The IMF recently announced that China has surpassed the US as the world’s largest economy. And just as China’s economic output has picked up steam, so too has the growth of China’s equity markets.
But although Chinese equity markets have grown significantly in recent years, on a relative basis they are still dwarfed considerably by US equity markets. This relationship is evident in the market cap weighted FTSE All-World Index that excludes the mainland listed China A-shares. China only comprised 2.1% of the index as of month end November, relative to a 50.9% weighting for the US. Even with China A-shares included as demonstrated by the FTSE All-World non-R/QFII Index, China’s weight comprises only 3.9%.
Such a comparison demonstrates how market cap weighted index country weights may not be representative of relative economic strength. A dramatic example of this divergence can be observed in Japanese equity markets in 1989, when Japan’s share of world economic output was 10% yet the country comprised over 40% of the FTSE All-World Index. This disparity was a result of Japan’s equity market value outpacing its economic output.
It appears the reverse is true with respect to current Chinese markets. While Japan’s economic output did not correspond with its equity market growth, China’s GDP growth is not fully reflected in its equity market. As a result, what is now the world’s largest economy represents just a small share of the global equity landscape, as measured by market capitalization.
A GDP weighted structure like that of the FTSE GDP Weighted Index Series is designed to break this link between country weightings and market size. Instead of weighting by market cap, these indices set country weightings in proportion to GDP. As such, GDP weighted indices can correct for lack of correlation that may exist between economic and equity market growth.
This objective is perhaps best illustrated by comparing China and US weights in the FTSE All-World GDP Weighted Index over the past decade. As China has risen to become the world’s top economic power, its weighting in the FTSE All-World Index has risen in lockstep. Further, as China has overtaken the US as the world’s largest economy, the gap between their index weightings has narrowed.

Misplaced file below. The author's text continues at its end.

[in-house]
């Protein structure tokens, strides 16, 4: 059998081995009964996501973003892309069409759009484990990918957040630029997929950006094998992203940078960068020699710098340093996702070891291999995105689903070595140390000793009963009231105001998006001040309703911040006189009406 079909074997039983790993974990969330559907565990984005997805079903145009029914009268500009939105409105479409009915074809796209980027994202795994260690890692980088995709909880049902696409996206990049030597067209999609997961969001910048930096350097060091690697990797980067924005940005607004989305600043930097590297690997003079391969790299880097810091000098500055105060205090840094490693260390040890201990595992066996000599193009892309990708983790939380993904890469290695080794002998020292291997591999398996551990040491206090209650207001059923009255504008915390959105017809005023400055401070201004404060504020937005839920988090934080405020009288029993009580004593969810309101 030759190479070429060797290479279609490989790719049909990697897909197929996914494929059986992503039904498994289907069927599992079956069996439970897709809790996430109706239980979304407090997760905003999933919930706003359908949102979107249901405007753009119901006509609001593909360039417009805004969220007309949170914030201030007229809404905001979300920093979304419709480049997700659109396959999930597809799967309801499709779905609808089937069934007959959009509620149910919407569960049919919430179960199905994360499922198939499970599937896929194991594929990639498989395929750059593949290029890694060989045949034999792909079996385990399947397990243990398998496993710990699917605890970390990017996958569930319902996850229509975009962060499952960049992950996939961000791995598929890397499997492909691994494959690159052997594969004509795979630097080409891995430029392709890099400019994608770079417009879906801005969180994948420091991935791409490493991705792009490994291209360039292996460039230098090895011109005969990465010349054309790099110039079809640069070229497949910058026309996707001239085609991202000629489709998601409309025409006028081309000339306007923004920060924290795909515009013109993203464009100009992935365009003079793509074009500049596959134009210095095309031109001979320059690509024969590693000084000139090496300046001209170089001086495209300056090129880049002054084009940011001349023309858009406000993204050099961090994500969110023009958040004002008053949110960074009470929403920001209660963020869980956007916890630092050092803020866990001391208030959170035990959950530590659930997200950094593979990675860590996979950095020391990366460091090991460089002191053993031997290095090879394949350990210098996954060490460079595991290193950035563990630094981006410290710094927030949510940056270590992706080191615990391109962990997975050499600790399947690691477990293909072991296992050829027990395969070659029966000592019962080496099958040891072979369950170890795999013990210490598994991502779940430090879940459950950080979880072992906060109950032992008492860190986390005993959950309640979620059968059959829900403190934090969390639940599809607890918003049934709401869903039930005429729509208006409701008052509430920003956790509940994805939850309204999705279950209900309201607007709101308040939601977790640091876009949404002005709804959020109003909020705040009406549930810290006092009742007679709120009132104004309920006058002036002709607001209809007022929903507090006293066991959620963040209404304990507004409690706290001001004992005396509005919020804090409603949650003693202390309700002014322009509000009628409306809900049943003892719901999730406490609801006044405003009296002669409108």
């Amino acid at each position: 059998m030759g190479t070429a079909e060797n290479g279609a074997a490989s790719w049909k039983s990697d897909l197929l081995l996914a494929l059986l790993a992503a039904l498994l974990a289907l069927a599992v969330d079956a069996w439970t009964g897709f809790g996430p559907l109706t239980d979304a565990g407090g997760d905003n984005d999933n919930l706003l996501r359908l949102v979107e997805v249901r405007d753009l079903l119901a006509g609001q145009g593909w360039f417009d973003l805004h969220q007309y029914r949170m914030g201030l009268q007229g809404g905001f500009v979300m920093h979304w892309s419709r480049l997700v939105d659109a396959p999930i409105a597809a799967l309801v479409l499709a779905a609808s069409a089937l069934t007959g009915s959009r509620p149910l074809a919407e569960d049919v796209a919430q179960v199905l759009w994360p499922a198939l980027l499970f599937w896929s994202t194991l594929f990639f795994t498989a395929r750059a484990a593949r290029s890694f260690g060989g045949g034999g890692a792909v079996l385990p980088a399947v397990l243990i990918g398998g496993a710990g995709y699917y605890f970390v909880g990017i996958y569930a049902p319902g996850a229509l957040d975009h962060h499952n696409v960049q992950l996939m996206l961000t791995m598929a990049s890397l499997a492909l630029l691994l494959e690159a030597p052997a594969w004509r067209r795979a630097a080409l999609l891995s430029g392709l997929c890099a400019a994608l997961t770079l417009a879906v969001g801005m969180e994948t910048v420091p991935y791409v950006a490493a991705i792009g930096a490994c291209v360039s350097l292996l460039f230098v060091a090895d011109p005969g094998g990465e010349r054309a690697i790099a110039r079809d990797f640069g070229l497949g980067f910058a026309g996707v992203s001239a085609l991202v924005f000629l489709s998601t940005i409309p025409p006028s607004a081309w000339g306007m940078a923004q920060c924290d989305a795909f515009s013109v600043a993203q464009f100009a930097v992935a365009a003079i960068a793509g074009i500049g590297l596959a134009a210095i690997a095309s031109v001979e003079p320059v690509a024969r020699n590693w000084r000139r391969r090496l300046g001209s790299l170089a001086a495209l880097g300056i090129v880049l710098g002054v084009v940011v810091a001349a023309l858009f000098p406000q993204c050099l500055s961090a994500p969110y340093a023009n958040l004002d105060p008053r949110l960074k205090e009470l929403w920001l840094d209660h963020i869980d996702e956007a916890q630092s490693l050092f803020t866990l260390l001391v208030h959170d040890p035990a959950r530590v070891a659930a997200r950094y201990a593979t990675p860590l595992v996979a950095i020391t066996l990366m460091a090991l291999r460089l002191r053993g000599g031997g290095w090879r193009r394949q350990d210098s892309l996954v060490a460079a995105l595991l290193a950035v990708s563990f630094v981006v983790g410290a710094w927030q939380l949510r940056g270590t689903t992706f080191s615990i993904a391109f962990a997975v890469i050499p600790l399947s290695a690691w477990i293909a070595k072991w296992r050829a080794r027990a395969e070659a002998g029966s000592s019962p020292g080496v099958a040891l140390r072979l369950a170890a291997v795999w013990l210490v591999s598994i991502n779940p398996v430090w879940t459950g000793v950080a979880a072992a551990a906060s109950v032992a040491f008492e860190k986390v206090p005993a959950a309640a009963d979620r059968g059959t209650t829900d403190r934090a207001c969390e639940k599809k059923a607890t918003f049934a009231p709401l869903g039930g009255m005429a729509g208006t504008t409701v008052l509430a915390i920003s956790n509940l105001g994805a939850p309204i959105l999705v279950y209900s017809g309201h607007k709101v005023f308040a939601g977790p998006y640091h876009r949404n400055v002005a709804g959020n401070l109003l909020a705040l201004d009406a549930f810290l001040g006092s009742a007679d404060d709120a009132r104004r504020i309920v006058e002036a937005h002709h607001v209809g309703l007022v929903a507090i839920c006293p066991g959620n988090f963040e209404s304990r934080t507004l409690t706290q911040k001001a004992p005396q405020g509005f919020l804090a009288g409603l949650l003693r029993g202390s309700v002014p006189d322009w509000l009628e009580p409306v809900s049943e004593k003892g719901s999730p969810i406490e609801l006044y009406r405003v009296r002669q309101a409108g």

Source: FTSE data, March 2004 – September 2014.
As of November month end, China’s weight in the FTSE All-World GDP Weighted Index reached 21.3%, only lagging the US weight by 0.7%. This is in stark contrast to China’s 2.1% weight in the market cap weighted FTSE All-World Index. Such examples where country weight differences are so pronounced highlight how varying approaches to index construction can result in markedly different outcomes.
© 2015 London Stock Exchange Group companies.
London Stock Exchange Group companies includes FTSE International Limited (“FTSE”), Frank Russell Company (“Russell”), MTS Next Limited (“MTS”), and FTSE TMX Global Debt Capital Markets Inc (“FTSE TMX”). All rights reserved.
“FTSE®”, “Russell®”, “MTS®”, “FTSE TMX®” and “FTSE Russell” and other service marks and trademarks related to the FTSE or Russell indexes are trademarks of the London Stock Exchange Group companies and are used by FTSE, MTS, FTSE TMX and Russell under license.
All information is provided for information purposes only. Every effort is made to ensure that all information given in this publication is accurate, but no responsibility or liability can be accepted by the London Stock Exchange Group companies nor its licensors for any errors or for any loss from use of this publication.
Neither the London Stock Exchange Group companies nor any of their licensors make any claim, prediction, warranty or representation whatsoever, expressly or impliedly, either as to the results to be obtained from the use of the FTSE Russell Indexes or the fitness or suitability of the FTSE Russell Indexes for any particular purpose to which they might be put.
The London Stock Exchange Group companies do not provide investment advice and nothing in this communication should be taken as constituting financial or investment advice. The London Stock Exchange Group companies make no representation regarding the advisability of investing in any asset. A decision to invest in any such asset should not be made in reliance on any information herein. Indexes cannot be invested in directly. Inclusion of an asset in an index is not a recommendation to buy, sell or hold that asset. The general information contained in this publication should not be acted upon without obtaining specific legal, tax, and investment advice from a licensed professional.
No part of this information may be reproduced, stored in a retrieval system or transmitted in any form or by any means, electronic, mechanical, photocopying, recording or otherwise, without prior written permission of the London Stock Exchange Group companies. Distribution of the London Stock Exchange Group companies’ index values and the use of their indexes to create financial products require a license with FTSE, FTSE TMX, MTS and/or Russell and/or its licensors.
Past performance is no guarantee of future results. Charts and graphs are provided for illustrative purposes only. Index returns shown may not represent the results of the actual trading of investable assets. Certain returns shown may reflect back-tested performance. All performance presented prior to the index inception date is back-tested performance. Back-tested performance is not actual performance, but is hypothetical. The back-test calculations are based on the same methodology that was in effect when the index was officially launched. However, back-tested data may reflect the application of the index methodology with the benefit of hindsight, and the historic calculations of an index may change from month to month based on revisions to the underlying economic data used in the calculation of the index.